Total quality management

Insert Total quality management The term quality postulates different things to different people as regards quality and vocabulary. The definition of quality thus brings several definitions by different stakeholders. For others, it is straight forward and means that a product should work as intended with no or minimum number of failures or faults. Excellence in quality is not in the perception of the customer but rather in the standards set out by an organization (Nigam 79). This paper, therefore, seeks insights on why it is difficult to define quality, the concept of zero defects and as well as the difference among some scholars as regards the concept.
The meaning of quality differs depending on the circumstances and perceptions held by a consumer. Its meaning is also largely time based and equally situational. For example, quality becomes a different concept when focus is on tangible products versus the perception of a quality service. Scholars have thus given a general definition which postulates that it is a fitness for intended use. This definition says that quality is being able to meet and exceed the expectations of the customer. Deming argues that the customer’s definition of quality is the one that genuinely matters. It is thus evident that having a clear definition is not easy.
The concept of zero defects is advocated by Philip Crosby. The primary objective of total quality management is to bring the number of faults or defects to zero (Nigam 113). However, Juran and Deming disagree with Crosby’s assertion that organizations should work towards having zero defects in services and products. This is on the grounds that customers have different tastes and preferences which are difficult to satisfy. Humans are not perfect and having&nbsp.zero defects is not perfection. It is concerned with a commitment by employees and understanding that processes should continually be enhanced and defective systems should be reworked and reorganized from the top down.&nbsp.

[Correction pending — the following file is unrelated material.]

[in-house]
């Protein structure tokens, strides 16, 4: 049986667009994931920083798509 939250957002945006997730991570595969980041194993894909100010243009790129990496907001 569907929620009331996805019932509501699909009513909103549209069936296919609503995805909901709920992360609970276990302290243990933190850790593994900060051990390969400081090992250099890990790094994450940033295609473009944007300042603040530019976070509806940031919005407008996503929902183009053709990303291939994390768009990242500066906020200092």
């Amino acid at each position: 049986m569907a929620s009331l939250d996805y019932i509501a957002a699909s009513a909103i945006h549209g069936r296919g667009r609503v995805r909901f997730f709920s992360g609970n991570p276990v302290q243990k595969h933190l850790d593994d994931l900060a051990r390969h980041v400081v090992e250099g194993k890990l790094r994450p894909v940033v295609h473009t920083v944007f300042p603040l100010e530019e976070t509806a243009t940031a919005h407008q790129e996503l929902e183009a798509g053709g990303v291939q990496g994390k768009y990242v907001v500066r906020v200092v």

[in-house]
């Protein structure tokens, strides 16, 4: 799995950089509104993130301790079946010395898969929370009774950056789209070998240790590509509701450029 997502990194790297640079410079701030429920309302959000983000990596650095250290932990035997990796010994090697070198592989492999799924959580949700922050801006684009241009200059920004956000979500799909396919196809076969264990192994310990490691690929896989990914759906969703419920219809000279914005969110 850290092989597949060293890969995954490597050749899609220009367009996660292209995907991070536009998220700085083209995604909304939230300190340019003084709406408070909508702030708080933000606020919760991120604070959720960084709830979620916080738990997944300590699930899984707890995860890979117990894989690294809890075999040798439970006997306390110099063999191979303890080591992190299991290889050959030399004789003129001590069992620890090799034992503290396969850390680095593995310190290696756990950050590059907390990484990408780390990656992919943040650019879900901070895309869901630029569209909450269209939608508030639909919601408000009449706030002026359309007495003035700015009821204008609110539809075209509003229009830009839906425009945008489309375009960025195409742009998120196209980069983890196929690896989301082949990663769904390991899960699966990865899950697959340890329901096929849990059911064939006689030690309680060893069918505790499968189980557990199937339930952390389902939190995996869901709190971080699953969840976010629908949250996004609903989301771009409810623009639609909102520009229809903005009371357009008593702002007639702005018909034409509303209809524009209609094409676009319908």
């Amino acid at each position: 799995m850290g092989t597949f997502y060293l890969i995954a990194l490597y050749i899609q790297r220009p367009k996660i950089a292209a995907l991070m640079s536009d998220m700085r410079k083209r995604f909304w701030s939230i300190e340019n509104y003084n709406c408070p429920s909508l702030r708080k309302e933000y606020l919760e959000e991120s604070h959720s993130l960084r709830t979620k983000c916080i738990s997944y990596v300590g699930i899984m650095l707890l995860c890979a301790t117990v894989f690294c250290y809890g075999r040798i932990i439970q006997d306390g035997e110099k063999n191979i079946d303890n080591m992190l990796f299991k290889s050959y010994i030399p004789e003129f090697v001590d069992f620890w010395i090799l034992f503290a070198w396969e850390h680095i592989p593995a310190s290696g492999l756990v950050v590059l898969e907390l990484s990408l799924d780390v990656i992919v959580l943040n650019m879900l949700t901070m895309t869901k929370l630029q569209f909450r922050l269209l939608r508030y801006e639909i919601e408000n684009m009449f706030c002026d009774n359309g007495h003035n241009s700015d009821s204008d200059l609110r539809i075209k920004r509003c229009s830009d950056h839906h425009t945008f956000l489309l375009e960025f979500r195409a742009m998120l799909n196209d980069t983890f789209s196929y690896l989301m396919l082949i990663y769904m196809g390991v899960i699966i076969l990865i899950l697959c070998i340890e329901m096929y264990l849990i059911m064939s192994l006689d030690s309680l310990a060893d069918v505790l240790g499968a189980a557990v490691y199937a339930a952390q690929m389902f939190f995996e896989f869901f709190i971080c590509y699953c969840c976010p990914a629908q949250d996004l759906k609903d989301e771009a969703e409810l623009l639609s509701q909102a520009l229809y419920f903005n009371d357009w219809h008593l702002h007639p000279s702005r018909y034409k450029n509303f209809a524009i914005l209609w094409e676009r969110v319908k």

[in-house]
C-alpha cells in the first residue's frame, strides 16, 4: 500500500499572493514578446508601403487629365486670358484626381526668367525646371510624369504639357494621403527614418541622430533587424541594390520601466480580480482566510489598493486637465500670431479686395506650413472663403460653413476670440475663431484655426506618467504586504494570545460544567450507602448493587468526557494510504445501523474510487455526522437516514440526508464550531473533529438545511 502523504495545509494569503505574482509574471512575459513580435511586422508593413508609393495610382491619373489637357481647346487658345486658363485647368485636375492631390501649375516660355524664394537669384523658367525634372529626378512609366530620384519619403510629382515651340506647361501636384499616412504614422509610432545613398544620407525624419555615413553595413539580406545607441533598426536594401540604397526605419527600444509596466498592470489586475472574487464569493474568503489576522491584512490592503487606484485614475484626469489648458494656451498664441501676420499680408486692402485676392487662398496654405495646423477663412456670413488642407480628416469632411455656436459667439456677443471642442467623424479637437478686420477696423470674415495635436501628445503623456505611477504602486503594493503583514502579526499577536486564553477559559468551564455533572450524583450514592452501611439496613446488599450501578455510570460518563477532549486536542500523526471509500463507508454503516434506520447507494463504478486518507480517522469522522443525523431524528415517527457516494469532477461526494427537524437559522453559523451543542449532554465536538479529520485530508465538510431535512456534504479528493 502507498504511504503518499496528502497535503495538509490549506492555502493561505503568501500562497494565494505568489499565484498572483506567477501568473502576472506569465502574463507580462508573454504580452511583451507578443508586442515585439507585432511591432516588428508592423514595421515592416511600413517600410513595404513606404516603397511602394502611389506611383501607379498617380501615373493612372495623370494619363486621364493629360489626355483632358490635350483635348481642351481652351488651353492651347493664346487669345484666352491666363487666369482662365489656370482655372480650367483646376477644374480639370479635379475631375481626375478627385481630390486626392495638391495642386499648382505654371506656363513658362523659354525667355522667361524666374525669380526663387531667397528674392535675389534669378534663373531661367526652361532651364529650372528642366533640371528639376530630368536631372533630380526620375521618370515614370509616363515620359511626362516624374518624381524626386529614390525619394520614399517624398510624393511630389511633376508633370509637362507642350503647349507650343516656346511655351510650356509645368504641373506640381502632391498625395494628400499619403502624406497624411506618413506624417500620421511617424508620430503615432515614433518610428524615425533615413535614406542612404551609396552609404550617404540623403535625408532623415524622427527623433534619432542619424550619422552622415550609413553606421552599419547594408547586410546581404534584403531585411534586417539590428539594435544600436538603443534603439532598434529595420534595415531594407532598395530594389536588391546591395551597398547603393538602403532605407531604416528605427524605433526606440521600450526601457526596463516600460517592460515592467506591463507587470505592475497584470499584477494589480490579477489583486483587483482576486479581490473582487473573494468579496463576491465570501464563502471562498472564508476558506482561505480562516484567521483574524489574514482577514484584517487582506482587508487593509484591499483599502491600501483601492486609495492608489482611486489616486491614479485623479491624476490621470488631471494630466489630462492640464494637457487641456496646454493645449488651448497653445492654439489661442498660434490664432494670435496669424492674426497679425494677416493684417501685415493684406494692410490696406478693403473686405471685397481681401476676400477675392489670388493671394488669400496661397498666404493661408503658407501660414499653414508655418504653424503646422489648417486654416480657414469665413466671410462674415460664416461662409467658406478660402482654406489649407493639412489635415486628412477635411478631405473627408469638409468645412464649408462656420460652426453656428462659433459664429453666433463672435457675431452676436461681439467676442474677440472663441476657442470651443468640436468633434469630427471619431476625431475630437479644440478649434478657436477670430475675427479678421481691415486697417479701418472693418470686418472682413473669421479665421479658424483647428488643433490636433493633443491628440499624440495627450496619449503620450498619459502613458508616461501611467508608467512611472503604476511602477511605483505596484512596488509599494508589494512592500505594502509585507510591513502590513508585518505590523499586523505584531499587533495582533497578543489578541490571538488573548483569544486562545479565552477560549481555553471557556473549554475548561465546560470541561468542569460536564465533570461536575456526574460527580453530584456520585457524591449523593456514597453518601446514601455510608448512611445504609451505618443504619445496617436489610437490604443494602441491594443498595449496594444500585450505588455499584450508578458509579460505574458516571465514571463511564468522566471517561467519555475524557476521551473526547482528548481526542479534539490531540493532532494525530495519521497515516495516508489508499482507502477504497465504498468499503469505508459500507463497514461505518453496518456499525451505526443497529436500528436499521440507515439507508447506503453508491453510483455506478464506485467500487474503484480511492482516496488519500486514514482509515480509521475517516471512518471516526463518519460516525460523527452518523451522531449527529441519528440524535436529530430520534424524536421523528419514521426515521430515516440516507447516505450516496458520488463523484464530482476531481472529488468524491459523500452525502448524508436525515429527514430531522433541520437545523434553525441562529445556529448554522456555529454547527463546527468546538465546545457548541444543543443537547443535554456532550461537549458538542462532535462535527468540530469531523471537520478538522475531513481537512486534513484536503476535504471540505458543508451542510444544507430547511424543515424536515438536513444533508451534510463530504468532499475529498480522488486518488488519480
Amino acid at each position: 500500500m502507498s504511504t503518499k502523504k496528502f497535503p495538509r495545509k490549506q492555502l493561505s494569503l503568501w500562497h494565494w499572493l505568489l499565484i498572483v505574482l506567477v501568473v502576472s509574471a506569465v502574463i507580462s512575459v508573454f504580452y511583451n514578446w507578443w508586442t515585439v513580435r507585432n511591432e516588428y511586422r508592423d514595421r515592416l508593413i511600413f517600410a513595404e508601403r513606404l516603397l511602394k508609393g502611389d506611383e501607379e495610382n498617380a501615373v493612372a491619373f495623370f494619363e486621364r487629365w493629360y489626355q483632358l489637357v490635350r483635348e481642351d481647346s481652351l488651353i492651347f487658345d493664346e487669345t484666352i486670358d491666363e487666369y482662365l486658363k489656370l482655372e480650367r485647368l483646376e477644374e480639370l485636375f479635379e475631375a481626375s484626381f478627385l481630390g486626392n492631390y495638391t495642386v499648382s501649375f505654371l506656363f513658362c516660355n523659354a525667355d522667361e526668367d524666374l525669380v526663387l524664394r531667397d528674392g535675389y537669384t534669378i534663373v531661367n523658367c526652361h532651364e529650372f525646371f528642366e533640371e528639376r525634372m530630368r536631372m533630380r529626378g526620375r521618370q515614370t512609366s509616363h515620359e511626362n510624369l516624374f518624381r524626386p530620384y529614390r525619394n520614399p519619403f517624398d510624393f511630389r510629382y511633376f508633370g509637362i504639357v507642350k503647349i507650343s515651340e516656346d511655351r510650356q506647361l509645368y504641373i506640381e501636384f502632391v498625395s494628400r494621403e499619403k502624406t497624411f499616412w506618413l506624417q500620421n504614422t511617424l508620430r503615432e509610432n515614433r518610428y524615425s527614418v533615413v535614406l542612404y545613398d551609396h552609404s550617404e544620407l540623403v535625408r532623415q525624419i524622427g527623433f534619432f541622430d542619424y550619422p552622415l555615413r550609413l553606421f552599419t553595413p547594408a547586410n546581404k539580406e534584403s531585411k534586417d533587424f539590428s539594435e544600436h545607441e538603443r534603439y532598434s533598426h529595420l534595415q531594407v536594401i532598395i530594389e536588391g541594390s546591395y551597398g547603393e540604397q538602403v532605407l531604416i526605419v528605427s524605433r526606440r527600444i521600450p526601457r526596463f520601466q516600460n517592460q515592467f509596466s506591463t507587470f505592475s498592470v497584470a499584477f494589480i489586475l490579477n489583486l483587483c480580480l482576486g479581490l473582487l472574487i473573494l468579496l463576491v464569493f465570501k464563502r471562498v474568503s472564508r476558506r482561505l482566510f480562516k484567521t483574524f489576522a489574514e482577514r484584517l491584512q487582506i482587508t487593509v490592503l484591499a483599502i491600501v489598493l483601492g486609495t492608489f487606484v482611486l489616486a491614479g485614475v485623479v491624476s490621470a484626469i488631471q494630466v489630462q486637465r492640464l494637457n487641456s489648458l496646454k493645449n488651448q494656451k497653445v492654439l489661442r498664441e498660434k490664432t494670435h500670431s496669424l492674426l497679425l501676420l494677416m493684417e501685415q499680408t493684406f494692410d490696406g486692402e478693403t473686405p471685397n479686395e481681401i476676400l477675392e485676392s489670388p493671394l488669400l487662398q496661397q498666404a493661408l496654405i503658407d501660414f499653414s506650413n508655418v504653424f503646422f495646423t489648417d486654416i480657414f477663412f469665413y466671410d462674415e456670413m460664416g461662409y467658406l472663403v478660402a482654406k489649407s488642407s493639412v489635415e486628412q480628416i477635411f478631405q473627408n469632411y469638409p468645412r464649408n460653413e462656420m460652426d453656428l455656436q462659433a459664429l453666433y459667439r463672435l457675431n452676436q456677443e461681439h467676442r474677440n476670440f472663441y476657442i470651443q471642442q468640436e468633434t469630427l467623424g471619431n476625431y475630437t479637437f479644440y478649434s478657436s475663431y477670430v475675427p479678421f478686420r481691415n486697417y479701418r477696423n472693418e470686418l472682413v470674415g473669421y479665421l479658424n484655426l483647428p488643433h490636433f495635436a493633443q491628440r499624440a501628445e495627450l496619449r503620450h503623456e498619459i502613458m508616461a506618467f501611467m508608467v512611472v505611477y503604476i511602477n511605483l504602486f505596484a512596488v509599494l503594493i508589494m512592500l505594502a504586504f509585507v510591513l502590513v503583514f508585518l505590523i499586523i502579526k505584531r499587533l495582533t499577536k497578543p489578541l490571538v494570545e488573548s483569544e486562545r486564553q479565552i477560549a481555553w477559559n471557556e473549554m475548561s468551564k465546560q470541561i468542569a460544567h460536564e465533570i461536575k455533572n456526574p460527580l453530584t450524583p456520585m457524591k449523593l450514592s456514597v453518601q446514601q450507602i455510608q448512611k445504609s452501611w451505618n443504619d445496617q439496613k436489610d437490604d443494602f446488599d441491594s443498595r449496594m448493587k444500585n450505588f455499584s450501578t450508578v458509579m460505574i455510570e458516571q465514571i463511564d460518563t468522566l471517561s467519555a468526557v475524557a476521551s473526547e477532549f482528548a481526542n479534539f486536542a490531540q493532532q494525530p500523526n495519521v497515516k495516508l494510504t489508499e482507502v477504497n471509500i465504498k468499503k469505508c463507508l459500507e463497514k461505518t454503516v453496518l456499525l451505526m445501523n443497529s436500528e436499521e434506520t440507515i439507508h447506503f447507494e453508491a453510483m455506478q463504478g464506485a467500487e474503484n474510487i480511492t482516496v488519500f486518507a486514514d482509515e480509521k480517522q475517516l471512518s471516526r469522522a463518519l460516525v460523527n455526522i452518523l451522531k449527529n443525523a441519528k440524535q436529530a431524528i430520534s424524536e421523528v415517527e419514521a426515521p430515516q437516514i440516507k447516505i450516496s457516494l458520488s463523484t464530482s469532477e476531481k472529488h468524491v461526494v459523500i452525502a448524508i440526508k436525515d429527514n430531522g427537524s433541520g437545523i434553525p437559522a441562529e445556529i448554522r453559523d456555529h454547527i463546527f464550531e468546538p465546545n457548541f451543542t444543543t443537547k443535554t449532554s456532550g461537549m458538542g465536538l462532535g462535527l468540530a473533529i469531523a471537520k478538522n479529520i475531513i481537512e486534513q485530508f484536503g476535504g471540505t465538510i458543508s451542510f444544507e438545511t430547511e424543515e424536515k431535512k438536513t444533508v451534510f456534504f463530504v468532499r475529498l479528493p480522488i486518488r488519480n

In conclusion, quality encompasses a broad aspect that makes it difficult to settle on one definition. Meeting and continually exceeding market demands constitutes quality. Having zero defects is in itself not realizing perfection as market demands are dynamic. Quality Guru Deming postulates that catchphrases like "Zero Defects" are in fact, counterproductive and may possibly de-emphasize the customs and tools linked with continuous improvement.
Works cited:
Nigam, Shailendra. Total Quality Management: An Integrated Approach. New Delhi: Excel Books, 2005. Print.